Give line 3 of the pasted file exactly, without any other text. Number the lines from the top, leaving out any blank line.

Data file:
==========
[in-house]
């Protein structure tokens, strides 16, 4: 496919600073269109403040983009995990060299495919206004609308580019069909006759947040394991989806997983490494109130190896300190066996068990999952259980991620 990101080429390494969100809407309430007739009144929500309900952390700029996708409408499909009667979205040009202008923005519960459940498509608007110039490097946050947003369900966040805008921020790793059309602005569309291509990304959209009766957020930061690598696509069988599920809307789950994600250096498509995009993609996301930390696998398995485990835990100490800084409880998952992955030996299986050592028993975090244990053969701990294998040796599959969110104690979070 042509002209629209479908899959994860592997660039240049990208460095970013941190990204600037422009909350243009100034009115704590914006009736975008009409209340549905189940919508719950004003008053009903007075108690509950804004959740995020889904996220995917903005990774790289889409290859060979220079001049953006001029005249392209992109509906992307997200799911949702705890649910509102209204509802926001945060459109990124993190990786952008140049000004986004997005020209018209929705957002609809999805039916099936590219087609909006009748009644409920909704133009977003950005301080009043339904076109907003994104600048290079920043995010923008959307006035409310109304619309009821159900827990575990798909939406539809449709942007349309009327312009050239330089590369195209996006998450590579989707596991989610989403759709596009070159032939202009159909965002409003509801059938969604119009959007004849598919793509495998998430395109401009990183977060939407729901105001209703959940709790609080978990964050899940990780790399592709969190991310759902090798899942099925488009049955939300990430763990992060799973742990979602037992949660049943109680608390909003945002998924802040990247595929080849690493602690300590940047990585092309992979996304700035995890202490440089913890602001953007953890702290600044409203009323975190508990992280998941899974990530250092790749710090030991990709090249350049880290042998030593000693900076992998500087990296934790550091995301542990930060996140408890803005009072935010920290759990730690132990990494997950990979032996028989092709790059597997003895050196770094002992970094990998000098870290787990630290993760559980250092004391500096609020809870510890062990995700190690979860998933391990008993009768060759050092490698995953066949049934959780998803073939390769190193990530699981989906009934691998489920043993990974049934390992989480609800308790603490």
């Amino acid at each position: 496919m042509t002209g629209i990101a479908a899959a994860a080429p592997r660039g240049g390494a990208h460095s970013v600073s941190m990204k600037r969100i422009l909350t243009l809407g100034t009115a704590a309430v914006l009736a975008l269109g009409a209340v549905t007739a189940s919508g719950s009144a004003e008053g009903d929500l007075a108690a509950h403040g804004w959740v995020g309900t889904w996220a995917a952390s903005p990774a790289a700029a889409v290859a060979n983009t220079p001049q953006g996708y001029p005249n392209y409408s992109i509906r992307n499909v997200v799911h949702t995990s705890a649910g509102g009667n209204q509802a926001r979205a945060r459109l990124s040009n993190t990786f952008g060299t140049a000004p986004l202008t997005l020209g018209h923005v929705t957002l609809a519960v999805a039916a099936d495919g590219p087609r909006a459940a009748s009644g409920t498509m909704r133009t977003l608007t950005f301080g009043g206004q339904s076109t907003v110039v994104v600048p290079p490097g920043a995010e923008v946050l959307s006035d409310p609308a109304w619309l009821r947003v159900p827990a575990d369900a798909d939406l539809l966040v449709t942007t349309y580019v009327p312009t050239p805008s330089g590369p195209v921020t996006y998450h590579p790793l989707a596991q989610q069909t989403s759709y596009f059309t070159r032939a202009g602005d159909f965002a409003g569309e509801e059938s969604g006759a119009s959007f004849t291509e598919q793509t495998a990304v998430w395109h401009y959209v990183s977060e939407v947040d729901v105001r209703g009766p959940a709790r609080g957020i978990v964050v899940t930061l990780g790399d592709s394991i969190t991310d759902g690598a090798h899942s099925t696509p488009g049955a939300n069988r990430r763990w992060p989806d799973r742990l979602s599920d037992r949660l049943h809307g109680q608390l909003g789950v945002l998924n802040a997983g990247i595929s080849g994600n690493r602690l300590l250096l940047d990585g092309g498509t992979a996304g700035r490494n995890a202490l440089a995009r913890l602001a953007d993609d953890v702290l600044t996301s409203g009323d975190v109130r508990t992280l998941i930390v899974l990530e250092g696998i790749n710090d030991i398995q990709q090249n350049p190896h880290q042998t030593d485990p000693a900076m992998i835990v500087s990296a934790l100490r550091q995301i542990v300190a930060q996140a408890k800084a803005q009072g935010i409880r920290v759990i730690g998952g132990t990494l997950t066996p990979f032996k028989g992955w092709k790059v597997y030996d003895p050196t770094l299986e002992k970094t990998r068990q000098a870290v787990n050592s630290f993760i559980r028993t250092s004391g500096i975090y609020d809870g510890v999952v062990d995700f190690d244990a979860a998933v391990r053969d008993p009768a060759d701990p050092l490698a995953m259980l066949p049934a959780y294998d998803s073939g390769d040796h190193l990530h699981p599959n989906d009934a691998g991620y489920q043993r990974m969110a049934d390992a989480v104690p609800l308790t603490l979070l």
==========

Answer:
């Amino acid at each position: 496919m042509t002209g629209i990101a479908a899959a994860a080429p592997r660039g240049g390494a990208h460095s970013v600073s941190m990204k600037r969100i422009l909350t243009l809407g100034t009115a704590a309430v914006l009736a975008l269109g009409a209340v549905t007739a189940s919508g719950s009144a004003e008053g009903d929500l007075a108690a509950h403040g804004w959740v995020g309900t889904w996220a995917a952390s903005p990774a790289a700029a889409v290859a060979n983009t220079p001049q953006g996708y001029p005249n392209y409408s992109i509906r992307n499909v997200v799911h949702t995990s705890a649910g509102g009667n209204q509802a926001r979205a945060r459109l990124s040009n993190t990786f952008g060299t140049a000004p986004l202008t997005l020209g018209h923005v929705t957002l609809a519960v999805a039916a099936d495919g590219p087609r909006a459940a009748s009644g409920t498509m909704r133009t977003l608007t950005f301080g009043g206004q339904s076109t907003v110039v994104v600048p290079p490097g920043a995010e923008v946050l959307s006035d409310p609308a109304w619309l009821r947003v159900p827990a575990d369900a798909d939406l539809l966040v449709t942007t349309y580019v009327p312009t050239p805008s330089g590369p195209v921020t996006y998450h590579p790793l989707a596991q989610q069909t989403s759709y596009f059309t070159r032939a202009g602005d159909f965002a409003g569309e509801e059938s969604g006759a119009s959007f004849t291509e598919q793509t495998a990304v998430w395109h401009y959209v990183s977060e939407v947040d729901v105001r209703g009766p959940a709790r609080g957020i978990v964050v899940t930061l990780g790399d592709s394991i969190t991310d759902g690598a090798h899942s099925t696509p488009g049955a939300n069988r990430r763990w992060p989806d799973r742990l979602s599920d037992r949660l049943h809307g109680q608390l909003g789950v945002l998924n802040a997983g990247i595929s080849g994600n690493r602690l300590l250096l940047d990585g092309g498509t992979a996304g700035r490494n995890a202490l440089a995009r913890l602001a953007d993609d953890v702290l600044t996301s409203g009323d975190v109130r508990t992280l998941i930390v899974l990530e250092g696998i790749n710090d030991i398995q990709q090249n350049p190896h880290q042998t030593d485990p000693a900076m992998i835990v500087s990296a934790l100490r550091q995301i542990v300190a930060q996140a408890k800084a803005q009072g935010i409880r920290v759990i730690g998952g132990t990494l997950t066996p990979f032996k028989g992955w092709k790059v597997y030996d003895p050196t770094l299986e002992k970094t990998r068990q000098a870290v787990n050592s630290f993760i559980r028993t250092s004391g500096i975090y609020d809870g510890v999952v062990d995700f190690d244990a979860a998933v391990r053969d008993p009768a060759d701990p050092l490698a995953m259980l066949p049934a959780y294998d998803s073939g390769d040796h190193l990530h699981p599959n989906d009934a691998g991620y489920q043993r990974m969110a049934d390992a989480v104690p609800l308790t603490l979070l």